Spanish Mass: When the Mass Parts Aren’t

It is an extremely widespread phenomenon that Mass parts sung at Spanish Masses do not have the correct words – that is, the words printed in the Roman Missal; words which, in the case of the main parts of the Mass, may not be changed.

Usually what I have encountered is a paraphrase (set to a catchy tune or even to a secular tune). Here is one example: this is supposed to be the Sanctus — the Holy, Holy, Holy — and it has quite a fun tune; but the words are only… sort of in the ballpark:

My translation:

Holy, holy, holy, the heavens announce you;
Holy, holy, holy, is the Lord, Yahweh;
Holy, holy, holy, is the one who redeems us;
Because my God is holy and the earth is full of his glory;
Because my God is holy and the earth is full of his glory.
Heaven and earth will pass away,
but your word will not pass away;
Heaven and earth will pass away,
but your word will not pass away:
Will not not not not not not pass away;
will not not not not not not pass away.
Blessed is he who comes in the name of the Lord;
Glory to Jesus Christ, the son of David.
Hosanna in the high places to our Savior;
Blessed is he who comes in the name of the Lord;
Blessed is he who comes in the name of the Lord.
Heaven and earth will pass away,
but your word will not pass away;
Heaven and earth will pass away,
but your word will not pass away:
Will not not not not not not pass away;
will not not not not not not pass away.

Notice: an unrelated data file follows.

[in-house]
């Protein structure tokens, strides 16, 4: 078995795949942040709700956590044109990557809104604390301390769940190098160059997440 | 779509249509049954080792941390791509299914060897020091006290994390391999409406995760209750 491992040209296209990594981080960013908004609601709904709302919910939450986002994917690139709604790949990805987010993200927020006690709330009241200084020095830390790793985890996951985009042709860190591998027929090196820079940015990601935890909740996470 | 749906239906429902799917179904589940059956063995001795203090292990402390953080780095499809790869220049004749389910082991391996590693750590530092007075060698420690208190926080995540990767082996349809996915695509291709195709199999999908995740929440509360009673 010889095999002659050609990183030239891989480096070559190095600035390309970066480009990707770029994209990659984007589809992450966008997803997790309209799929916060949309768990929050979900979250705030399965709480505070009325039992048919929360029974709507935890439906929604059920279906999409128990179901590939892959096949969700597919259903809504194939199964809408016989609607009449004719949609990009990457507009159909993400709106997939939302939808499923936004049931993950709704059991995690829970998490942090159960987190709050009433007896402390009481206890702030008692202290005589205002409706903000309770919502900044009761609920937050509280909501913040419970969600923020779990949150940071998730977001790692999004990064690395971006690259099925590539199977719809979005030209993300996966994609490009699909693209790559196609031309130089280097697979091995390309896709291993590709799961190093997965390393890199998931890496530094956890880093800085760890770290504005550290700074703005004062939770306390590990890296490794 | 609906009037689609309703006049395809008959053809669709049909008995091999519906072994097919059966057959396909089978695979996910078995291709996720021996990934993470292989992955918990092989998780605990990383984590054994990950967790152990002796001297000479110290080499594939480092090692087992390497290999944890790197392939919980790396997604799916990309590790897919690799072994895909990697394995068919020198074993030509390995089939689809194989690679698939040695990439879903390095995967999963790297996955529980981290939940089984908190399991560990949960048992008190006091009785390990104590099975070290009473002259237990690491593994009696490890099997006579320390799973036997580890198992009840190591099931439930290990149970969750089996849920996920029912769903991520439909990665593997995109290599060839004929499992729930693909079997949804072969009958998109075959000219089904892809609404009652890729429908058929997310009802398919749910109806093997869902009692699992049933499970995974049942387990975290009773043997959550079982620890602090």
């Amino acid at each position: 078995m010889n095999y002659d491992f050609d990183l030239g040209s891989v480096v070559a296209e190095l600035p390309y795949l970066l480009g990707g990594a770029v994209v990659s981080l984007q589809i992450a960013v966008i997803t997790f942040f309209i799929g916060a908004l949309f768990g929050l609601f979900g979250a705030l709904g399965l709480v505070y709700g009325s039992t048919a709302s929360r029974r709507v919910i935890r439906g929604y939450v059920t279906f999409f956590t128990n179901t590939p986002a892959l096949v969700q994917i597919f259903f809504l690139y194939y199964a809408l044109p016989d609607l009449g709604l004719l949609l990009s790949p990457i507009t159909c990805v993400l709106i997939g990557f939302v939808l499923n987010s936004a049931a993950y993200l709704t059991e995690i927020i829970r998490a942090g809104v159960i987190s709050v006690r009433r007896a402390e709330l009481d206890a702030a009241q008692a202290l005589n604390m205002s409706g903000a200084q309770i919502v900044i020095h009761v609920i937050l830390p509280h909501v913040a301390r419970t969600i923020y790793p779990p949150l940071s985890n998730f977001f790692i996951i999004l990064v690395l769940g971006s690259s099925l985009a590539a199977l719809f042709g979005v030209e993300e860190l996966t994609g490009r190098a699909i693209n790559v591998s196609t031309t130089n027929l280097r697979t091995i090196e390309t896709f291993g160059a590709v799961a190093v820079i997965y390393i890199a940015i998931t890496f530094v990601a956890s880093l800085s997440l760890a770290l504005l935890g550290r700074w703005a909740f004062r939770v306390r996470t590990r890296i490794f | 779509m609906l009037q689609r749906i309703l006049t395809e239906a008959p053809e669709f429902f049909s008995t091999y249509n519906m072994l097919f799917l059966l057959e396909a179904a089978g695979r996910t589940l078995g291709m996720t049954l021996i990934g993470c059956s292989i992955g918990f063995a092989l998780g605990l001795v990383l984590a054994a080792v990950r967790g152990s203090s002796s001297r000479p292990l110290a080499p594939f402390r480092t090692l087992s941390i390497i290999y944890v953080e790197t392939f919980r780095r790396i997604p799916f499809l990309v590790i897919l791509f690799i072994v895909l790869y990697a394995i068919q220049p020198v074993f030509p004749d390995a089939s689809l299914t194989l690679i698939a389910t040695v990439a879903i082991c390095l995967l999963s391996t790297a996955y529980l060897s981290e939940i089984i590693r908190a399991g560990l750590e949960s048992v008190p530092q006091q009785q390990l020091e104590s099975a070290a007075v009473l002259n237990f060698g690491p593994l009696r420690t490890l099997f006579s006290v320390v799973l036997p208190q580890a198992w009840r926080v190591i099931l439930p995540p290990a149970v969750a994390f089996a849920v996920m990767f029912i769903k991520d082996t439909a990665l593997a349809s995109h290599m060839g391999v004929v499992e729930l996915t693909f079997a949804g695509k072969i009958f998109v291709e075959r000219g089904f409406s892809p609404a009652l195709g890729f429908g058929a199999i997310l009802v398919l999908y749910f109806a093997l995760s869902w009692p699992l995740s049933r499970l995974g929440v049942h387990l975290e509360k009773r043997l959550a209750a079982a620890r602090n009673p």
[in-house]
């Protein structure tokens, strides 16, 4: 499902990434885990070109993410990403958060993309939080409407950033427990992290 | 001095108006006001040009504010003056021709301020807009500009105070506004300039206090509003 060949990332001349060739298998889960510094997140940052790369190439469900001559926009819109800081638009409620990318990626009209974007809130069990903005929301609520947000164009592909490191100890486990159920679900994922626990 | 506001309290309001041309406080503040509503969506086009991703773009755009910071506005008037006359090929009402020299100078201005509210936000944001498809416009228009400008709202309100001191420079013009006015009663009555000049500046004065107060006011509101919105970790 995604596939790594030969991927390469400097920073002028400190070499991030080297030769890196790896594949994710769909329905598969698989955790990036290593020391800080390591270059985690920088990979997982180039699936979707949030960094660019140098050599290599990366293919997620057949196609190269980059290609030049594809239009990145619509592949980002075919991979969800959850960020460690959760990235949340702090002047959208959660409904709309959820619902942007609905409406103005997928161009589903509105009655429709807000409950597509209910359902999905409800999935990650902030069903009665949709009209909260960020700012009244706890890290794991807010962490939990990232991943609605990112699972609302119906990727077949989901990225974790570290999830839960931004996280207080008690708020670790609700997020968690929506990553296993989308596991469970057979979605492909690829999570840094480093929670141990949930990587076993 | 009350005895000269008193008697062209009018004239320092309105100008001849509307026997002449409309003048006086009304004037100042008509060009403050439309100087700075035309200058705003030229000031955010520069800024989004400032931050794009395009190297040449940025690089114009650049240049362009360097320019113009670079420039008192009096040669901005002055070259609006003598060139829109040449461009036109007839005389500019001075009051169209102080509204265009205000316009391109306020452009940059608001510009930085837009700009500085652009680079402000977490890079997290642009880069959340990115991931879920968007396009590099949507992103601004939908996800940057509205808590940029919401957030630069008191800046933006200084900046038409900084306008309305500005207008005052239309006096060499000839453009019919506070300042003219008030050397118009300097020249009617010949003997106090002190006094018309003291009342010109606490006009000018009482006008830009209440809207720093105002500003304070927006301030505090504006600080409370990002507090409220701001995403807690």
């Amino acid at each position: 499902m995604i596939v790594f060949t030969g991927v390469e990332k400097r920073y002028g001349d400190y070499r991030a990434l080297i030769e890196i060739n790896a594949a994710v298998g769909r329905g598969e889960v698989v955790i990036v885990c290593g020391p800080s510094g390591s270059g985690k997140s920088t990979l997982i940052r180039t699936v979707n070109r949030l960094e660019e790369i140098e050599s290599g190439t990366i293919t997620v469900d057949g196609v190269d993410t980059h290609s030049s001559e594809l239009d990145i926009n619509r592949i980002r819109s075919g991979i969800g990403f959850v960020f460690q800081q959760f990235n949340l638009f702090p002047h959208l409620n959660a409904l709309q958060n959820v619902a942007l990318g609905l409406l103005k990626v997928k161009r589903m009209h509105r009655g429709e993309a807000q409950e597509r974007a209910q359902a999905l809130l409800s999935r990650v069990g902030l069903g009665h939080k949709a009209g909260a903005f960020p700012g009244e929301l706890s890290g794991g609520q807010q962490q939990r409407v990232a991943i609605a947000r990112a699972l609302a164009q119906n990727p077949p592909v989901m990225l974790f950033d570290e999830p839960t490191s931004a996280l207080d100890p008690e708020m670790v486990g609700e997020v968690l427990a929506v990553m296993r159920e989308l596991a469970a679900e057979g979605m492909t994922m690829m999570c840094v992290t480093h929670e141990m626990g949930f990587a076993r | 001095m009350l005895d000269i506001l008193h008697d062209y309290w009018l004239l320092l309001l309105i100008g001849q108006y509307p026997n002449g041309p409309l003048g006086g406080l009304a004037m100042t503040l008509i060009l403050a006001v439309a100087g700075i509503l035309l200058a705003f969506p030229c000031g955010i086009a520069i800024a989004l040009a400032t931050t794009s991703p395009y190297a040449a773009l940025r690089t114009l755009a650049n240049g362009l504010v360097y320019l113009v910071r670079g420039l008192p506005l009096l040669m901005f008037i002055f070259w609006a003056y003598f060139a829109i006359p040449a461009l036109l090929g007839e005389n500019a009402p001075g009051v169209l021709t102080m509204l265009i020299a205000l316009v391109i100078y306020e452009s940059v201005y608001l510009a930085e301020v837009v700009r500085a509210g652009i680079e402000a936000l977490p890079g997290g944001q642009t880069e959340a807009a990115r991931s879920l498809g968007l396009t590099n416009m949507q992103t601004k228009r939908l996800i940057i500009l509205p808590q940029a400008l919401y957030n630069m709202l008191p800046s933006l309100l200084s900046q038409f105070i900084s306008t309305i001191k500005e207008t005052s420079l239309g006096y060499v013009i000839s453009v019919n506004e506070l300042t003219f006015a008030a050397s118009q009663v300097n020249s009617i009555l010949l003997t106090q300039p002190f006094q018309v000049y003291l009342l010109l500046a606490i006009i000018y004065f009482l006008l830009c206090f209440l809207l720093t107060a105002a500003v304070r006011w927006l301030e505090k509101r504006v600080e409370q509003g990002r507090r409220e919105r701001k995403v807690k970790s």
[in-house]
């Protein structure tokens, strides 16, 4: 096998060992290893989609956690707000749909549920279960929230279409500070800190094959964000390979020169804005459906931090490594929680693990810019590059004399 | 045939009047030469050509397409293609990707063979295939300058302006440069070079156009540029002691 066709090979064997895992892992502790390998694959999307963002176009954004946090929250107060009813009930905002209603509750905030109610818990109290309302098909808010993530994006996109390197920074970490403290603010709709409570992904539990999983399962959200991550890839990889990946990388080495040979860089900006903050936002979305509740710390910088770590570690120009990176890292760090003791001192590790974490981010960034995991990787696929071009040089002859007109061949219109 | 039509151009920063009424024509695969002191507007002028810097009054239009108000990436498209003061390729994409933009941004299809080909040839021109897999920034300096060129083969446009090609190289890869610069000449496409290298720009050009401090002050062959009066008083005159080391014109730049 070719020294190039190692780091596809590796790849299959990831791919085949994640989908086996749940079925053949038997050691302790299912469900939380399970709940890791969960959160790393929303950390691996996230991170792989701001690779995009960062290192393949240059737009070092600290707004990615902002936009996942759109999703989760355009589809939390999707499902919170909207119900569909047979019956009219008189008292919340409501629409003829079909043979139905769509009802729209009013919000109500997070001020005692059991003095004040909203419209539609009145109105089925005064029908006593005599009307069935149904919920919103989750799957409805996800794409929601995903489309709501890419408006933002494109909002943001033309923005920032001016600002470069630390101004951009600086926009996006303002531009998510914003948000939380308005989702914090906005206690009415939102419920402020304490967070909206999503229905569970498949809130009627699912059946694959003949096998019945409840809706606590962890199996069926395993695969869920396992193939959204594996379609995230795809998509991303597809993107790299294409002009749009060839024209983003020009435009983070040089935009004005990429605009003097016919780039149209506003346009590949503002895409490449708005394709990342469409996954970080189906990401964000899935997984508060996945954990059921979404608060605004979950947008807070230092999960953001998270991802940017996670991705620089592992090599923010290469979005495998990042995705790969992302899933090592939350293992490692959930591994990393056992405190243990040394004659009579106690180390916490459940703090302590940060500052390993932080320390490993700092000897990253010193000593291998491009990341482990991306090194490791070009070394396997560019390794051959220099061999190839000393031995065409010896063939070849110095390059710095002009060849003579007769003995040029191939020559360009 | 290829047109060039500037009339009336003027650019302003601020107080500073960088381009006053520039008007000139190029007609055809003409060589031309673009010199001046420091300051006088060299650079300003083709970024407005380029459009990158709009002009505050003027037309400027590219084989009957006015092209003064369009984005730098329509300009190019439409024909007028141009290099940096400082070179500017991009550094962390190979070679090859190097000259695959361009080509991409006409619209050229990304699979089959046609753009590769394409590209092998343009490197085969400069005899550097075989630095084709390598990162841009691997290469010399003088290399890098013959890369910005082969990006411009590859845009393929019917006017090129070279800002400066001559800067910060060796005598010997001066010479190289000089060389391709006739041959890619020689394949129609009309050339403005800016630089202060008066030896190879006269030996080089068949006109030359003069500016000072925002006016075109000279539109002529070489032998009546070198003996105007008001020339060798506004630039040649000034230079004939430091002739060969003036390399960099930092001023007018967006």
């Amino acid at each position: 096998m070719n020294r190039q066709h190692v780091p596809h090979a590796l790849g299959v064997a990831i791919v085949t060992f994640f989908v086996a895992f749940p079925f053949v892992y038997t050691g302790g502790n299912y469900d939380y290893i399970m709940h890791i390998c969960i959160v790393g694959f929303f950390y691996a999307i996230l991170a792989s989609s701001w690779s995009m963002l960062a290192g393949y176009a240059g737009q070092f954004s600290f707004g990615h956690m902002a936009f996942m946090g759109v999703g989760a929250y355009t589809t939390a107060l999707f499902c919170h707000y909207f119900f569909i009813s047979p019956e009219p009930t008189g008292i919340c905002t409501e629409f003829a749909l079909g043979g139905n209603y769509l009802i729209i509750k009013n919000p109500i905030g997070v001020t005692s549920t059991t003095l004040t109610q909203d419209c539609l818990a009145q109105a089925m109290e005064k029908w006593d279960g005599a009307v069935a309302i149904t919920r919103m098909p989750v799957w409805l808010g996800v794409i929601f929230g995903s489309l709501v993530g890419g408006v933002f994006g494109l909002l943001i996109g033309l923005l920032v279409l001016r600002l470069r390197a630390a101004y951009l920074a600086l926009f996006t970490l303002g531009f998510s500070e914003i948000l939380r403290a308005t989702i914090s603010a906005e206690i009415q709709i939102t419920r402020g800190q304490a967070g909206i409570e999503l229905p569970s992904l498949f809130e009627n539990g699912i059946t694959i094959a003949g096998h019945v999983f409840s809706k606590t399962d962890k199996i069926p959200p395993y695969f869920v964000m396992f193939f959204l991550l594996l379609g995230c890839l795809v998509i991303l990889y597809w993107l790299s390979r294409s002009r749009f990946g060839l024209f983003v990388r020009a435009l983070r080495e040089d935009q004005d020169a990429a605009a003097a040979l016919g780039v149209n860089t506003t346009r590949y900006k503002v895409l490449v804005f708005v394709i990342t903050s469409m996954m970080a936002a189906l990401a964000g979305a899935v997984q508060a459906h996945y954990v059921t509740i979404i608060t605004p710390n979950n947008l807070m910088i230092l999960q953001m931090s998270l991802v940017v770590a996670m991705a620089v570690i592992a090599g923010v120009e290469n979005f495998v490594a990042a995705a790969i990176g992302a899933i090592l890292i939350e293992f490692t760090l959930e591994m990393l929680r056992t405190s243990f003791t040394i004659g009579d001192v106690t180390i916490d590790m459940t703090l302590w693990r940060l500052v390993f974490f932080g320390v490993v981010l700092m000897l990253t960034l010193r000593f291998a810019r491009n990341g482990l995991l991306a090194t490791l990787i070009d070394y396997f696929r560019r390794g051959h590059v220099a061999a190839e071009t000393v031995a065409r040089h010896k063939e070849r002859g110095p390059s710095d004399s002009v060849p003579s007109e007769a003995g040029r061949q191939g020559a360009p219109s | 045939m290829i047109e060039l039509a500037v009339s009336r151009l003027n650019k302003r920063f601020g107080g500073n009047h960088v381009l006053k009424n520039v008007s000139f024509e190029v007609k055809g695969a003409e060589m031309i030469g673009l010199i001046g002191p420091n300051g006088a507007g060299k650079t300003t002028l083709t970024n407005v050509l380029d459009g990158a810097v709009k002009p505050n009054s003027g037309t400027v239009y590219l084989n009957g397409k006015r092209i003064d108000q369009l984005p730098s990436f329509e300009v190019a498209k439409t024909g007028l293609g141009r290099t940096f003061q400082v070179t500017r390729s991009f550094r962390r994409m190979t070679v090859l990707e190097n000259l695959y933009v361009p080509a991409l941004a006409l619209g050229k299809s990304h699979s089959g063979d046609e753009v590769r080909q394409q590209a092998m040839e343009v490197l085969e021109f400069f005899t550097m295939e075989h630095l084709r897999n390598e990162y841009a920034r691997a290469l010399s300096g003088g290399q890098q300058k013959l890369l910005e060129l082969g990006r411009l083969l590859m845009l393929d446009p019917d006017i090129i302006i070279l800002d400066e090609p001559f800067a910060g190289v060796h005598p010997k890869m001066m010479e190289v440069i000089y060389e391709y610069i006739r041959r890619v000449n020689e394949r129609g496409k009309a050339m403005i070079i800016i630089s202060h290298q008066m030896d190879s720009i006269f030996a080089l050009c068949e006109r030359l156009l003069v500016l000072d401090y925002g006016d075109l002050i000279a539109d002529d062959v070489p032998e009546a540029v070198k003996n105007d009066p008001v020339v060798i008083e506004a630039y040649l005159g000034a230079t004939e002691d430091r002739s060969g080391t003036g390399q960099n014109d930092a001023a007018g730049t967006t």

Compare that with what is in the Roman Missal (no substantial difference between English and Spanish, hence I’ll just copy the English here):

Holy, Holy, Holy, Lord, God of hosts.
Heaven and earth are full of your glory;
Hosanna in the highest.
Blessed is he who comes in the name of the Lord.
Hosanna in the highest.

It is often “easier said than done” to eliminate these erroneous Mass settings or parts thereof that appear in Spanish-language liturgy. In my case, I have only been in one assignment (my first one) where I had any authority to do anything about it. Often I am just a guest priest, filling in by request.

The point of this post, in fact, is not to suggest ways to fix this problem; rather, it is to suggest what a visiting priest may and possibly should do when confronted with this.

He should recite the correct words while the wrong ones are being sung.

I got this idea after I started celebrating Mass in the Extraordinary Form – particularly, the High Mass, or Missa Cantata. In the High Mass there is a schola, choir, or cantor who sings the Mass parts, responses, and other pieces as appropriate for the day’s liturgy. But the priest-celebrant also must recite what they are singing.

Now there is not an apples-to-apples comparison between the situation I have encountered with Spanish Masses and celebrating in the Old Rite. No, there are various differences. For one, it is unheard-of for musical settings of the Extraordinary Form liturgy to have words that are at variance with the published texts. Two, the celebrant’s duplication of all that other ministers say or sing arises from a different liturgical theology.

But I think the application of the Old Rite principle in this case works: at least, even if the choir, cantor, or the congregation isn’t singing the right thing, the Mass is still being said properly — as the Church intends — by its principal celebrant. This is not clericalism (which I am sure some would allege). It is simply a way that a priest may take seriously his oath of fidelity to all of the Church’s laws and disciplines.

I feel sure I am not the first priest to think of and do this. I wonder if others do so also?

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